Classical liberalism is a philosophy committed to the ideal of limited government, liberty of individuals including freedom of religion, speech, press, assembly, and free markets.
Classical liberalism developed in the 19th century in Western Europe, and the Americas. Although classical liberalism built on ideas that had already developed by the end of the 18th century, it advocated a specific kind of society, government and public policy required as a result of the Industrial Revolution and urbanization. Notable individuals who have contributed to classical liberalism include Jean-Baptiste Say, Thomas Malthus and David Ricardo. It drew on the economics of Adam Smith, a psychological understanding of individual liberty, natural law and utilitarianism, and a belief in progress. Classical liberals established political parties that were called "liberal", although in the United States classical liberalism came to dominate both existing major political parties. There was a revival of interest in classical liberalism in the 20th century led by Friedrich Hayek and Milton Friedman.
In the late 19th century, classical liberalism developed into neo-classical liberalism, which argued for government to be as small as possible in order to allow the exercise of individual freedom. In its most extreme form, it advocated Social Darwinism. Libertarianism is a modern form of neo-classical liberalism.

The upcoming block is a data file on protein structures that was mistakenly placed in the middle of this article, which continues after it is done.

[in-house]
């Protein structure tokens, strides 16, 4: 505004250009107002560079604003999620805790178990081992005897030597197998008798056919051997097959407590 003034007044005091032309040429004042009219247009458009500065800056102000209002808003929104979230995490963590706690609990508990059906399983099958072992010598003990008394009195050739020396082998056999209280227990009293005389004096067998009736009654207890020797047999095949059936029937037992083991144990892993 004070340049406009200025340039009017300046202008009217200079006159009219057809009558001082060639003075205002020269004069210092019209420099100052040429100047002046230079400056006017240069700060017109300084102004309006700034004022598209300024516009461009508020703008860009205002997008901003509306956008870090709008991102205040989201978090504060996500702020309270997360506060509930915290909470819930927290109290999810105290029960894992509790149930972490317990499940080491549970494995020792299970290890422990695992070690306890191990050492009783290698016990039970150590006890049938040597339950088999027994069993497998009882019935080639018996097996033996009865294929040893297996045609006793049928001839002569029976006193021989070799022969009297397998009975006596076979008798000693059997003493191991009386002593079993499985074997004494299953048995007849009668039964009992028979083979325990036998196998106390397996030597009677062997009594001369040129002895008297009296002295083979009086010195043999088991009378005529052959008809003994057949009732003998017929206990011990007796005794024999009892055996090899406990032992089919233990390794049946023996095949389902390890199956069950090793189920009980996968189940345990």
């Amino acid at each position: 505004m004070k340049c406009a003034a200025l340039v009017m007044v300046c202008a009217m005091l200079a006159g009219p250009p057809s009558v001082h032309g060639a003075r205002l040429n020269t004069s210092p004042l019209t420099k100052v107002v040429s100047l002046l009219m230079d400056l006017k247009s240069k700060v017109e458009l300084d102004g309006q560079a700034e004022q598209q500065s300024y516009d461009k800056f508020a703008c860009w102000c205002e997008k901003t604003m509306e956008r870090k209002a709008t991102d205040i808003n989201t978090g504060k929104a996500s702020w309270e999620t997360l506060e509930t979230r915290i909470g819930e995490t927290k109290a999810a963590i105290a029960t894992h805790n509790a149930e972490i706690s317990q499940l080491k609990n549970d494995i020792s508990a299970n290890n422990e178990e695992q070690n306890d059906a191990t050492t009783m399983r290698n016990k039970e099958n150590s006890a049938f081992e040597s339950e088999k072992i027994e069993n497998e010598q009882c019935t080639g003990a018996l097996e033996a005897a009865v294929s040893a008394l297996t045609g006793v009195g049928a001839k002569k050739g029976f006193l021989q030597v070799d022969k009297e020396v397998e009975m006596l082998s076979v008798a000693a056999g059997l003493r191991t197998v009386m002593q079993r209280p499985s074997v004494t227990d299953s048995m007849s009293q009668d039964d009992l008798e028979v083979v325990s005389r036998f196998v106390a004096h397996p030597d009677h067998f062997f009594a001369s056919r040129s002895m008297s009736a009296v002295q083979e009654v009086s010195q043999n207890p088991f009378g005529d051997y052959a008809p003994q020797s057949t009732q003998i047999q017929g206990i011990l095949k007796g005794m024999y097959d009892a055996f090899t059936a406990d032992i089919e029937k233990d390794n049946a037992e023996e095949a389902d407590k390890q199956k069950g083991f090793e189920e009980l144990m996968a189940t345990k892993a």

The term classical liberalism was applied in retrospect to distinguish earlier 19th-century liberalism from the newer social liberalism. The phrase classical liberalism is also sometimes used to refer to all forms of liberalism before the 20th century, and some conservatives and libertarians use the term classical liberalism to describe their belief in the primacy of economic freedom and minimal government. It is not always clear which meaning is intended.
Ronald Ernest Paul (born August 20, 1935) is a Republican United States Congressman from Lake Jackson, Texas, a physician, a bestselling author, and the fourth-place finisher in the 2008 Republican presidential primaries.
Originally from the Green Tree suburb of Pittsburgh, Pennsylvania, he graduated from Gettysburg College in 1957, then studied at Duke University School of Medicine; after his 1961 graduation and a residency in obstetrics and gynecology, he became a U.S. Air Force flight surgeon, serving outside the Vietnam War zone. He later represented Texas districts in the U.S. House of Representatives (1976–1977, 1979–1985, and 1997–present). He entered the 1988 presidential election, running as the Libertarian nominee while remaining a registered Republican, and placed a distant third.